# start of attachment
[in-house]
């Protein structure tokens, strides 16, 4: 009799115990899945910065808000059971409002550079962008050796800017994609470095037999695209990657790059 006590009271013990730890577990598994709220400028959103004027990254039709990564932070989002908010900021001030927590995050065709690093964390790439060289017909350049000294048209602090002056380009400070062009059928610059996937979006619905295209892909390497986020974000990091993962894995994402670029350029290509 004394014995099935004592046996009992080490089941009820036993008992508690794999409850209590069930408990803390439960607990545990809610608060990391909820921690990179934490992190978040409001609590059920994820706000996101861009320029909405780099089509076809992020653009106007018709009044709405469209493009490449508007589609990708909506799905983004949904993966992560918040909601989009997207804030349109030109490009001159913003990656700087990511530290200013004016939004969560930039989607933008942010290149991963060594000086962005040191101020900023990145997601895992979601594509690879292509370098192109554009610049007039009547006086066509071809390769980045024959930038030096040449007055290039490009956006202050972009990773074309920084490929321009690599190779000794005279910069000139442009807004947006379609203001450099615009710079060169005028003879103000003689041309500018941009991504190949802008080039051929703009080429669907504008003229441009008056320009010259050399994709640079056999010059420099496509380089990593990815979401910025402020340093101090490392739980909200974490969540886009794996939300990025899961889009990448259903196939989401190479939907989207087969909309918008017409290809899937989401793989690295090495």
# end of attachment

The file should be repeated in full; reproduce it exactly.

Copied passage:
[in-house]
């Protein structure tokens, strides 16, 4: 009799115990899945910065808000059971409002550079962008050796800017994609470095037999695209990657790059 006590009271013990730890577990598994709220400028959103004027990254039709990564932070989002908010900021001030927590995050065709690093964390790439060289017909350049000294048209602090002056380009400070062009059928610059996937979006619905295209892909390497986020974000990091993962894995994402670029350029290509 004394014995099935004592046996009992080490089941009820036993008992508690794999409850209590069930408990803390439960607990545990809610608060990391909820921690990179934490992190978040409001609590059920994820706000996101861009320029909405780099089509076809992020653009106007018709009044709405469209493009490449508007589609990708909506799905983004949904993966992560918040909601989009997207804030349109030109490009001159913003990656700087990511530290200013004016939004969560930039989607933008942010290149991963060594000086962005040191101020900023990145997601895992979601594509690879292509370098192109554009610049007039009547006086066509071809390769980045024959930038030096040449007055290039490009956006202050972009990773074309920084490929321009690599190779000794005279910069000139442009807004947006379609203001450099615009710079060169005028003879103000003689041309500018941009991504190949802008080039051929703009080429669907504008003229441009008056320009010259050399994709640079056999010059420099496509380089990593990815979401910025402020340093101090490392739980909200974490969540886009794996939300990025899961889009990448259903196939989401190479939907989207087969909309918008017409290809899937989401793989690295090495």